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April 2, 2024
Ep -
8

Menopause Symptoms and Solutions with Dr. Mary Claire Haver - Part Two

In Part Two of our conversation with the go-to menopause expert, Dr. Mary Claire Haver, we pick up right where we left off on navigating the complexities of menopause. Our last episode covered the crucial early signs of perimenopause and laid the groundwork for understanding menopause care. Today, we dive deeper into Dr. Haver's expert strategies for managing menopause symptoms, along with the essential Dos and Don'ts of Hormone Replacement Therapy. Join Dr. Haver, Dr. A, and Mary Alice as they delve into treatment options for common challenges like hair loss and sleep disturbances. At SHE MD, we recognize the importance of destigmatizing conversations around menopause and arming women with the knowledge they need to face menopause symptoms with confidence. Understanding menopause is one great way you can own your own health. Don't miss it!

About the Guest

Dr. Mary Claire Haver is a board-certified OBGYN, Certified Culinary Medicine Specialist, and Certified Menopause Specialist. Dr. Haver was a clinical professor at UTMB and The University of Texas Health Science Center at Houston.  Her practice, Mary Claire Wellness, is dedicated to caring for the menopausal patient. 

Dr. Haver has amassed over 3 million followers across social media by posting advice for women going through menopause. She understands that menopause healthcare is in dire need of change and is proud to be leading the conversation. Her educational background and her own experience led Dr. Haver to develop the national bestselling book and online program, The Galveston Diet. Her upcoming book, The New Menopause will be released on April 30, 2024.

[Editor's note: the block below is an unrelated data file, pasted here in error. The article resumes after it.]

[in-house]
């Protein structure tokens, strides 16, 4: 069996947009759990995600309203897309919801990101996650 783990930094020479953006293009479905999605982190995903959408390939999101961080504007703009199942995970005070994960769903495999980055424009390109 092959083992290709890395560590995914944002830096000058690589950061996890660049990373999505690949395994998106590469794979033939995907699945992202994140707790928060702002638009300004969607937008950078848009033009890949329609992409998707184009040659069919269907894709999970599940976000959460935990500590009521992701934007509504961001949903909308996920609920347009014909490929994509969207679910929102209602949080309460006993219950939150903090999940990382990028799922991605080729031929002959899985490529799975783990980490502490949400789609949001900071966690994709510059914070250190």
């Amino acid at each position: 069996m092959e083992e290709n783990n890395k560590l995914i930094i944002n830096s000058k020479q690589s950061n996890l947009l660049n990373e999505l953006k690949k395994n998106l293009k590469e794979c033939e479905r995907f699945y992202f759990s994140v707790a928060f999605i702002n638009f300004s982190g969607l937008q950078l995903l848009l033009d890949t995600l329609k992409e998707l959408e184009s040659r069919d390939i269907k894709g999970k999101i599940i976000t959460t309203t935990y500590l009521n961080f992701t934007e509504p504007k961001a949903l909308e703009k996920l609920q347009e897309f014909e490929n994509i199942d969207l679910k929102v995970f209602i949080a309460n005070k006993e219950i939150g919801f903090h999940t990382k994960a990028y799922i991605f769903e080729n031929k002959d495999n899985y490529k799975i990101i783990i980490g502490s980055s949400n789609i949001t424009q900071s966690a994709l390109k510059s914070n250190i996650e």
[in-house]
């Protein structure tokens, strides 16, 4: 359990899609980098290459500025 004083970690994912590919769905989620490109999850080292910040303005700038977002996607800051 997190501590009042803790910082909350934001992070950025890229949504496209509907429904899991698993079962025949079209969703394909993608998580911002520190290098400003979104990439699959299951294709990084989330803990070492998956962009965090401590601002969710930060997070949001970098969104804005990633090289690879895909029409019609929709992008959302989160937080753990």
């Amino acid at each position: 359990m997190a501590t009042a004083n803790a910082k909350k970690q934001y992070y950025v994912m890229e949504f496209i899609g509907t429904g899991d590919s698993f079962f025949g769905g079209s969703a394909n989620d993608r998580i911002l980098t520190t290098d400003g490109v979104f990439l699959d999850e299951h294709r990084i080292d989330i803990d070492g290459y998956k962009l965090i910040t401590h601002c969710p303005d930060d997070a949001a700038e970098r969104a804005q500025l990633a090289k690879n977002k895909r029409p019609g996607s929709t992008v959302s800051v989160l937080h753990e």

Menopause Takeaways

  1. Incorporate strength and resistance training into your workout routine — Strength training counteracts menopause-related loss of muscle mass and bone density. Strength training, in particular, has bone benefits beyond those offered by aerobic exercise and can reduce the risk of osteoporosis.
  2. Know your family history — If you have a close family member with a chronic disease, you may be more likely to develop that disease yourself, especially if more than one close relative has (or had) the disease or a family member got the disease at a younger age than usual. Family health history can help your doctor decide which screening tests you need and when those tests should start. Screening tests, such as blood sugar testing, mammograms, and colorectal cancer screenings, help find early signs of disease. Finding disease early can mean better health in the long run.
  3. Educate yourself — Understand the signs and symptoms of menopause so you’re not blindsided when you begin to experience symptoms. Have conversations with family and friends about menopause. Raising awareness is vital to normalizing menopause and enabling women to get the support they need. Don’t suffer in silence. Tell your healthcare provider about symptoms that are disrupting your daily life, there may be lifestyle changes or medications that can help.
  4. Get enough fiber in your diet — Eating lots of fiber from vegetables, fruits, and whole grains can significantly decrease your risk of dying from heart disease, stroke, type 2 diabetes, and/or colon cancer.
  5. Limit alcohol consumption — Women in menopause do not tolerate alcohol well. Alcohol use during menopause can worsen symptoms and increase a woman's risk for serious health conditions, like heart disease and breast cancer.